One set of metrics identified to address this research question involved the amount of text in the DHORN corpus by time span. Because the time spans were not of equal length, counts of both words and articles for each time span were normalized by month. Both measures increased by roughly threefold from pre- to during-DWH and then decreased slightly in the post-Deepwater Horizon time span (Table 2), indicating a change over time in the volume of newspaper texts and language including the topic of oyster restoration during- and post-Deepwater Horizon.
A second set of metrics identified to address this research question was the distribution of collocates unique to time spans (i.e., salient collocates) in comparison to collocates shared across time spans (Table 3). Because the number of collocates of oyster* for each time span was different, this distribution is calculated as a percentage of the total number of collocates for each time span. This shows that, while many collocates of oyster* are shared across all three time spans—indicating consistency in linguistic representation over time—the percentage of shared collocates of oyster*decreases over time from 76% pre-DWH to 56% post-DWH. In addition, the percentage of salient collocates of oyster* increases over time from 15% pre-DWH to 33% post-DWH.
Taken together, these metrics show that the representation of oyster* in newspaper articles about oyster restoration is substantially different during and following DWH in comparison to pre-DWH. RQ2 investigated the quality of that difference.
3.2 RQ2: In what ways is the representation of oysters in newspaper articles about oyster restoration different during and following a disaster in comparison to pre-disaster?
3.2.1 Pre-Deepwater Horizon
The collocations of oyster* with the salient collocates pre-DWH were examined to establish ways that oyster* was presented in texts about oyster restoration pre-DWH that were not salient once the disaster occurred. Table 4 presents the salient collocates for each time span along with the MI3 scores that show the strength of association between the node and the collocate during the time span. The salient collocates for this time span were shell, habitat, provide, bay, and about. After working together to examine the collocations of oyster* with each of the focal collocates, two main patterns were identified.
First, the collocations (oyster*, shell), (oyster*, bay), and (oyster*, habitat) often occurred in descriptions of specific oyster restoration projects. Exemplars (1–3) below show how these collocates are used in reference to specific projects.
(1) The initial deployment of oyster shell is planned for early March. (#06)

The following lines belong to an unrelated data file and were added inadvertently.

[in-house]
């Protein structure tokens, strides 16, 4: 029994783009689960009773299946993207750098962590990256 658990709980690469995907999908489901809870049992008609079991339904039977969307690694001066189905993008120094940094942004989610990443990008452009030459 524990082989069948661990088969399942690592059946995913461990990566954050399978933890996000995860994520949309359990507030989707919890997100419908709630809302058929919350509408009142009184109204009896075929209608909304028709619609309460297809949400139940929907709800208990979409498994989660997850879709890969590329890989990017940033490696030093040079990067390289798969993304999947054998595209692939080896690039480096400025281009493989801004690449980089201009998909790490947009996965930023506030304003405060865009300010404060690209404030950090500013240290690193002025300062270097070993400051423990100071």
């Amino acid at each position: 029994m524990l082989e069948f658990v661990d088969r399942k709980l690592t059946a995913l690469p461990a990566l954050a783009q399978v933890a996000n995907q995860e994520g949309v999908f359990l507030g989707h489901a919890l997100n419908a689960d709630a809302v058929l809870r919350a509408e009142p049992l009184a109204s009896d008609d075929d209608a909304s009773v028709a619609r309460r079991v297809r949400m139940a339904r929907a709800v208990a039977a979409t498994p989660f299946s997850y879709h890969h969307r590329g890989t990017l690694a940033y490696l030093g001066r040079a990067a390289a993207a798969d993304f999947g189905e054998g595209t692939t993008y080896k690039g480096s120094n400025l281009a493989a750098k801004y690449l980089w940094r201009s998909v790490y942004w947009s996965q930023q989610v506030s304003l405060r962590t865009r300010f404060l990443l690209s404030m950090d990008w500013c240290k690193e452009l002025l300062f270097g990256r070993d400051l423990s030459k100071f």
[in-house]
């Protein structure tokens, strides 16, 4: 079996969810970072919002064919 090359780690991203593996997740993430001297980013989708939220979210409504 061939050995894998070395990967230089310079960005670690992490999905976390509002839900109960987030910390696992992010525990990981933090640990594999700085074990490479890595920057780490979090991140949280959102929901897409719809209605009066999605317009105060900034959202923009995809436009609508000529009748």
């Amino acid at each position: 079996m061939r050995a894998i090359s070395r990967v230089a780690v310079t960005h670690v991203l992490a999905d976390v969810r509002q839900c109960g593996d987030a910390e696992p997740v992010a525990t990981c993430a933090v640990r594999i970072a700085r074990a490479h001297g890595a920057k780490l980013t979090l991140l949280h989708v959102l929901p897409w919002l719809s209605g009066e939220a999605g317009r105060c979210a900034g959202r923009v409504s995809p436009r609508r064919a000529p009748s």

(2) “I knew that (City of Naples) Natural Resources Manager Mike Bauer had done a previous project building an oyster reef in the bay,” Bradley said, “so I decided to add to it.” (#923)
(3) Habitat Protection Advisory Panel Topics include … an update on oyster restoration in Galveston Bay(#437)
Throughout the corpus pre-DWH, shell refers to materials used in the project (1), bay is used to locate a specific project (2), and habitat situates a specific project within a broader ecological context.
There was also a clear theme of oysters as ecologically beneficial entities that was indexed through the use of the collocations (oyster*, habitat) and (oyster*, provide).
(4) The students in Russell McFee’s Advanced Placement Environmental Science class had a unique opportunity to learn first-hand how oyster habitat benefits estuary environments. (#737)
(5) Oyster habitat is vital to the health of an estuary, filtering nutrients, fine sediments, and toxins from the water column. (#672)
(6) “Beyond just culinary delight, oysters provide a number of services,” she said, such as filtering out sediments in the water and providing habitat for juvenile fish. (#92)
Exemplars (4–6) illustrate a pattern in which oysters are represented as a habitat, which provides ecological benefits to other wildlife directly (6) or indirectly through ecosystem services (5, 6).
These same collocations (oyster*, habitat) and (oyster*, provide) were also used to indicate that oysters, themselves, have dependencies. That is, in exemplars (7–8), provide and habitat work together to point to environmental requirements of oysters and how those requirements are being met through restoration efforts.
(7) The cultch, which is comprised of fossilized shell, is being used to construct a shoreline oyster reef that will provide habitat for oyster colonization. (#737)
(8) If it is important enough for the Congress to provide funding to restore oyster beds, then it seems to me that due diligence would demand that the resource managers make the reef environment as receptive as possible for oyster culture. (#533)
In exemplar (8), oysters need both ecological (i.e., “reef environment’) and fiscal (i.e., “funding”) provisions.
In fact, the analysis revealed several cases in which these two patterns (i.e., oysters provide and oysters are provided for) were used together. Exemplars (9–10) both indicate a series of cause-and-effect relationships starting with oyster restoration efforts providing for oysters, which in turn provide for other ecological entities.
(9) The recycled oyster shells will provide suitable site for young oysters to settle and create an oyster reef. The oyster reef will attract fish and create habitat for small marine plants and animals. (#06)
(10) State officials dropped river rock and crushed concrete into East Bay to provide a place for oyster larvae to settle and grow into adult oysters. …Oyster reefs also provide habitats for bottom-dwelling fish and invertebrates, which are then eaten by larger game fish. (#430)